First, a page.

The compaction of the mixes shall be completed within 2 hours. Although. The moisture content of the mix shall be in the range of optimum moisture content + 2%. there is no test requirement for the optimum cement content when using cement to modify the subgrade. 3. 4.In the case of stabilization.0B 3. 4. Perform the mechanical and physical property tests of the soils. 4. 2. Fly Ash Required for Modification The in-situ soils should meet the criteria for modification. Select the Cement Content based on the following: AASHTO Classification A-1-a A-1-b A-2 A-3 Usual Cement Ranges for Stabilization (% by dry weight of soil) 3–5 5–8 5–9 7 – 10 Suggested Cement Contents Figure 4. An amount of cement 4% ± 0.50% by dry weight of the soil should be used for the modification of the subgrade. Standard Proctor testing should be performed in accordance with AASHTO T 99 to determine the maximum dry density and optimum moisture content of the soil. soaked) or resilient modulus (AASSHTO T 307) tests at 95% compaction shall be performed in addition to the above tests corresponding to optimum lime-soil mixture of various predominant soils types. A sufficient amount of fly ash (beginning from 10% by dry weight of soil) should be mixed with the soil in increments of at least 5%. Perform the Standard Proctor on soil-cement mixtures for the change in maximum dry unit weight in accordance with AASTO T 134. Page 9 of 13 4. . Each blend of the fly ash soil mixture should be compacted as per the standard Proctor to determine the maximum dry density. 2. 1.03 1. the Unconfined Compression Test (AASHTO T 208) and California Bearing Ratio (AASHTO T 193. Perform the unconfined compression and CBR tests on the pair of specimens molded at 95% of the standard Proctor in case of stabilization. The following methodology shall be used for quality control and soil-cement stabilization.02 Cement Required for Stabilization or Modification The criteria for cement percentage required for stabilization shall be as follows. A gain of 100 psi of cement stabilization is adequate enough for stabilization and % cement shall be adjusted.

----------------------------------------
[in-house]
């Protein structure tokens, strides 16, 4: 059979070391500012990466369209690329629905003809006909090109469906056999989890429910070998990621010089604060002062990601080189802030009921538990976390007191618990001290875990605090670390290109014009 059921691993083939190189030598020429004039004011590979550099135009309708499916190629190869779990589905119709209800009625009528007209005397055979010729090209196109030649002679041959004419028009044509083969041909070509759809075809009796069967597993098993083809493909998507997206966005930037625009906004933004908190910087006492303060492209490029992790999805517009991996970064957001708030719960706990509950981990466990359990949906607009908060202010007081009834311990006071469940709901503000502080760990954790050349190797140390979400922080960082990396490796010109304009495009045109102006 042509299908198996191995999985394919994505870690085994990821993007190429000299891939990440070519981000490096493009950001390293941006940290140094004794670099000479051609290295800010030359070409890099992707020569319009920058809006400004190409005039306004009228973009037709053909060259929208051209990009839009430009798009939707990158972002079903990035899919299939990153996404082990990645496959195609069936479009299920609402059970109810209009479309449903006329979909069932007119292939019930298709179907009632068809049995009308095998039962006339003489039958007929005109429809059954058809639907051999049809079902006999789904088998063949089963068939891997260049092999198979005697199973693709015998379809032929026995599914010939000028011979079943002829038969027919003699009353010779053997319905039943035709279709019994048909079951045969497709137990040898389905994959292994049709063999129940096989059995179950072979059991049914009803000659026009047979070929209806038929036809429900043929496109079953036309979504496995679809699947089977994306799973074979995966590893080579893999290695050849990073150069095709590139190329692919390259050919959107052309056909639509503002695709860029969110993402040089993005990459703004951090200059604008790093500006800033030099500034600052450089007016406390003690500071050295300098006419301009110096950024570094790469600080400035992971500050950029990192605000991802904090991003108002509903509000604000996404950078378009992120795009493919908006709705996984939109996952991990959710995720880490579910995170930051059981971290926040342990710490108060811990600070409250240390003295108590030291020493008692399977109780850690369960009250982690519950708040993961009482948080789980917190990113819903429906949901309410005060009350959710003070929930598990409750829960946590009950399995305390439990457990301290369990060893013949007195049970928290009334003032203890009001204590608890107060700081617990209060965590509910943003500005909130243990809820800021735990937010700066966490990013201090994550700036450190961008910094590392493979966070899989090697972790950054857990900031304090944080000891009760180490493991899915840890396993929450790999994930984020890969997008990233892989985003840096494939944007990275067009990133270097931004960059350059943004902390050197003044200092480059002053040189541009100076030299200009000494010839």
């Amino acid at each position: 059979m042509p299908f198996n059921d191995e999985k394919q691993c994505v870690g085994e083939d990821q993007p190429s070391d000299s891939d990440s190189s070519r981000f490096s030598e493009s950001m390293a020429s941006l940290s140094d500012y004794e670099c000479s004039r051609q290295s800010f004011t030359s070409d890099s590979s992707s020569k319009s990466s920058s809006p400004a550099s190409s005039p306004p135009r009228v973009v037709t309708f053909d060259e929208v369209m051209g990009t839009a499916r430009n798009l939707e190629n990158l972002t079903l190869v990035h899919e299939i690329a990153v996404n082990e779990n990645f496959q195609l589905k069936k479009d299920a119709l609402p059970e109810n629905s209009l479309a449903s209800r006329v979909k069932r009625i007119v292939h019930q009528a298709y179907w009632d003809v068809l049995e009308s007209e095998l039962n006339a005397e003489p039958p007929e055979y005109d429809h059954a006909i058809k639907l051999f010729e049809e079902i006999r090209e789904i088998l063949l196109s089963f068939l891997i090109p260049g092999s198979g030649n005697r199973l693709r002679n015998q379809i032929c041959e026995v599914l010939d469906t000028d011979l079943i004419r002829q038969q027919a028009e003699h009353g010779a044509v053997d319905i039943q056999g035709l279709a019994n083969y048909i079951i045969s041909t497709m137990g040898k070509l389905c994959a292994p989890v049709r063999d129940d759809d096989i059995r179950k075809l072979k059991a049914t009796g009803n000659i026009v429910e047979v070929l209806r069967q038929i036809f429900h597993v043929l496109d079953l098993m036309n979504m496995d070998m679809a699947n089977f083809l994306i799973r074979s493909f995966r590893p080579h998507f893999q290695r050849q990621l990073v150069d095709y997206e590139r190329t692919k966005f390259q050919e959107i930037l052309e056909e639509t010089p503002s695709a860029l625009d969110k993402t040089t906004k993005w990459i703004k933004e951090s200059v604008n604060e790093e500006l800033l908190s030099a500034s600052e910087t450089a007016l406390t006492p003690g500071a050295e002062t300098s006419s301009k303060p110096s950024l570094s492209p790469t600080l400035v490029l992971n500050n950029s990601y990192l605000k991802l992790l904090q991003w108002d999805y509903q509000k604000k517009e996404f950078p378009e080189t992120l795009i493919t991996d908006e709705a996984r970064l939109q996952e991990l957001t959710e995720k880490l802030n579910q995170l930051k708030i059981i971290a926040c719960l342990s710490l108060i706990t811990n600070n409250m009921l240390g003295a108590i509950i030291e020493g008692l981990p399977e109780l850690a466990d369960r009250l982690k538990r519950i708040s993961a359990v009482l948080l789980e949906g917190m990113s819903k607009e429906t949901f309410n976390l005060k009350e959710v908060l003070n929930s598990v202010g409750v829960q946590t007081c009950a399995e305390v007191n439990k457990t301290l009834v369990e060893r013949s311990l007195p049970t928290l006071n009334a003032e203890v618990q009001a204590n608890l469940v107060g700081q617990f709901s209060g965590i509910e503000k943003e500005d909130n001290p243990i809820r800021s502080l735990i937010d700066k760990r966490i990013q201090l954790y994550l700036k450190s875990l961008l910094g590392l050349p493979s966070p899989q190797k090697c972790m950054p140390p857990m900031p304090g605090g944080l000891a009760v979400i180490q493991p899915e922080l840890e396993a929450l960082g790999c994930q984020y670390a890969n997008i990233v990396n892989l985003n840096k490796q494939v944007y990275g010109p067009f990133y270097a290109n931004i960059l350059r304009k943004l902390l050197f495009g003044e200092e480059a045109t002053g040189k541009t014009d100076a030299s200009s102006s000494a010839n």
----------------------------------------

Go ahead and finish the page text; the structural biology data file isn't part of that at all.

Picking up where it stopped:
3. 6. The compressive strength of the optimum fly ash mix should be determined 2. and availability of chemicals. Page 10 of 13 .0 Construction Considerations Modification of soils to speed construction by drying out wet subgrades with lime. 3. An increase of 50 to 100 psi over the natural soil is required for the stabilization and an increase of 30 psi over the natural soils is required for modification. percentage of modification/stabilization required. More chemicals may not always give the best results. Sulfate. 1. The percentage of fly ash. Cement and Fly ash: The ratio of cement and fly ash should be in the range of 1:3 to 1:4 respectively. The swelling should be observed daily. the subsequent guidelines shall be used. when mixed with calcium will expand. 2. 1. should be considered the optimum amount of fly ash for that soil. Soils having over 10% sulfate content shall not be mixed with chemicals. which provides the maximum dry density. Chemicals used shall meet the INDOT Standard Specifications. Lime. With the growth of chemical modification throughout Indiana. 4. environmental restraints.04 Combination of Cement Fly Ash and Lime Mixture To enhance the effectiveness of lime. cement. Lime and Fly ash: The ratio between lime and fly ash mixture should be in the range of 1:1 to 1:9 respectively. Perform recommended tests on each soil to see if the soil will react with chemicals then determine the amount of chemical necessary to produce the desired results. 4. 5. Furthermore. A percentage swell of more than 3 not be allowed in soils modification. 4. A pair of specimens of the optimum fly ash mix should be molded of standard Proctor and soaked for 4 days. whereas the requirements for the construction of a working platform are more lenient. cement and fly ash is not as critical as completely stabilizing the soil to be used as a part of the pavement structure. when chemically stabilized subgrades are used to reduce the overall thickness of the roadway then the stabilized layer must be built under tight construction specifications.5. Following are a few recommendations for modification or stabilization of subgrade soils. and 8 hours after compaction. 2. 7. and fly ash ratio should be 1:2:4 respectively. cement or fly ash modification or stabilization combinations. a variety of applications are being suggested due to such factors as soil types.